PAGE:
43.                 return reply;  
  44.             }  
  45.             else if (message.Type == "DeleteUserData")  
  46.             {  
  47.                 // Implement user deletion here  
  48.                 // If we handle user deletion, return a real message  
  49.             }  
  50.             else if (message.Type == "BotAddedToConversation")  
  51.             {  
  52.             }  
  53.             else if (message.Type == "BotRemovedFromConversation")  
  54.             {  
  55.             }  
  56.             else if (message.Type == "UserAddedToConversation")  
  57.             {  
  58.             }  
  59.             else if (message.Type == "UserRemovedFromConversation")  
  60.             {  
  61.             }  
  62.             else if (message.Type == "EndOfConversation")  
  63.             {  
  64.             }  
  66.             return null;  
  67.         }  
  68.     }  
  69. }  
Step 11: For a simple example, I am modifying some code in Post Action:
Step 12: 
And you can see there is one more Action Method that is HandleSystemMessage, where I am changing in BotAddedToConversation condition. Changes are as follows:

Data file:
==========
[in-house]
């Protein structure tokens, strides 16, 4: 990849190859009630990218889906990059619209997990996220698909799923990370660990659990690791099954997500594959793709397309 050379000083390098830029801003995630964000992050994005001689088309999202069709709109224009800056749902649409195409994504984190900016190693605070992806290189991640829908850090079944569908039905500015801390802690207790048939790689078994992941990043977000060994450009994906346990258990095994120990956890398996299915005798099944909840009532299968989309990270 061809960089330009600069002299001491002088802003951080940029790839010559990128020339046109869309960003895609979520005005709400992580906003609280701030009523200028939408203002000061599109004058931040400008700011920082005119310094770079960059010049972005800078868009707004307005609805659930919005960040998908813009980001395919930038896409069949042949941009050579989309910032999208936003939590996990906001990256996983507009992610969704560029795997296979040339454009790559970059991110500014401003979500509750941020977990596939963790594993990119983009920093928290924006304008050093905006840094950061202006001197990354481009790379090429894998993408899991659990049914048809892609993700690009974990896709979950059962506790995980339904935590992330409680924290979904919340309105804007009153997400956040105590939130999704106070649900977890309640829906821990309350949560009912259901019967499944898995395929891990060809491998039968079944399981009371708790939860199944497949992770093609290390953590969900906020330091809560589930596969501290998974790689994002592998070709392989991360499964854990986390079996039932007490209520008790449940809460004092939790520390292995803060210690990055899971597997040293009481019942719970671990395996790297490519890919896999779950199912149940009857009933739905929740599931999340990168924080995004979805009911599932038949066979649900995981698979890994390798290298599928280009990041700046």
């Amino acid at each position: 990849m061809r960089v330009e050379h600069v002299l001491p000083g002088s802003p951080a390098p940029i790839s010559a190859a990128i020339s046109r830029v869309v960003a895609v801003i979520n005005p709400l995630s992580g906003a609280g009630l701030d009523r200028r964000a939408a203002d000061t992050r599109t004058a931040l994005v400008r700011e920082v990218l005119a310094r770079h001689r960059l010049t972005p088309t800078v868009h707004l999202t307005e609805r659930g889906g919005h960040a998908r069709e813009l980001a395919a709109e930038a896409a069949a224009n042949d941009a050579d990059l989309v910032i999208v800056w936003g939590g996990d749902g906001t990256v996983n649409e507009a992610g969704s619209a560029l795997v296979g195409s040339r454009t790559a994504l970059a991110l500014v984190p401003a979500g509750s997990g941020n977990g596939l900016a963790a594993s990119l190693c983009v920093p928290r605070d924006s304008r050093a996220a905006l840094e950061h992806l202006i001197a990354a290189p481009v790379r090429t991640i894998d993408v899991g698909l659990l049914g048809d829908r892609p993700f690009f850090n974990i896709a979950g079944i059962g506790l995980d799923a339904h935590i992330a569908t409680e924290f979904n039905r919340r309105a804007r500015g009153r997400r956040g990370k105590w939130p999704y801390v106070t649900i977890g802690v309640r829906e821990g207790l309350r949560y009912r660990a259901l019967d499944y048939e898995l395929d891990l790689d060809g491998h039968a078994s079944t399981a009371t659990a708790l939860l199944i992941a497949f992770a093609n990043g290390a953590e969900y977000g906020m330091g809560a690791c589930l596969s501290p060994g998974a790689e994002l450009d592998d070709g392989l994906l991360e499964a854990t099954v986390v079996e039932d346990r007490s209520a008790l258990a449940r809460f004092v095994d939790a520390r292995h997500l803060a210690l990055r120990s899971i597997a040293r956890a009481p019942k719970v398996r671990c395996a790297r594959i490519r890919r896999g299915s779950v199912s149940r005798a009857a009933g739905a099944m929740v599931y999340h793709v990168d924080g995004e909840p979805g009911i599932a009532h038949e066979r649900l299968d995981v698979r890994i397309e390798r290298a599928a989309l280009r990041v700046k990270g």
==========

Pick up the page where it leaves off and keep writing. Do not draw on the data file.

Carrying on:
Step 11: When you will run your application again the same default page will open. So once again run your application.
Step 12: 
Now to emulate your application you have to open the Bot Framework Emulator. You can download Bot Framework Emulator from the following link.
Step 13: After providing AppId And AppSecret, you can Send Request for Bot Added To Conversation. 
Step 14 :
After sending the request of Bot Added To Conversation Our Message will return which we have written for BotAddedToConversation in HandleSystemMessage action. 
Step 15: Now send a message, so post action will call and whatever you are returning from Post Action you have written what will show.
After Sending the message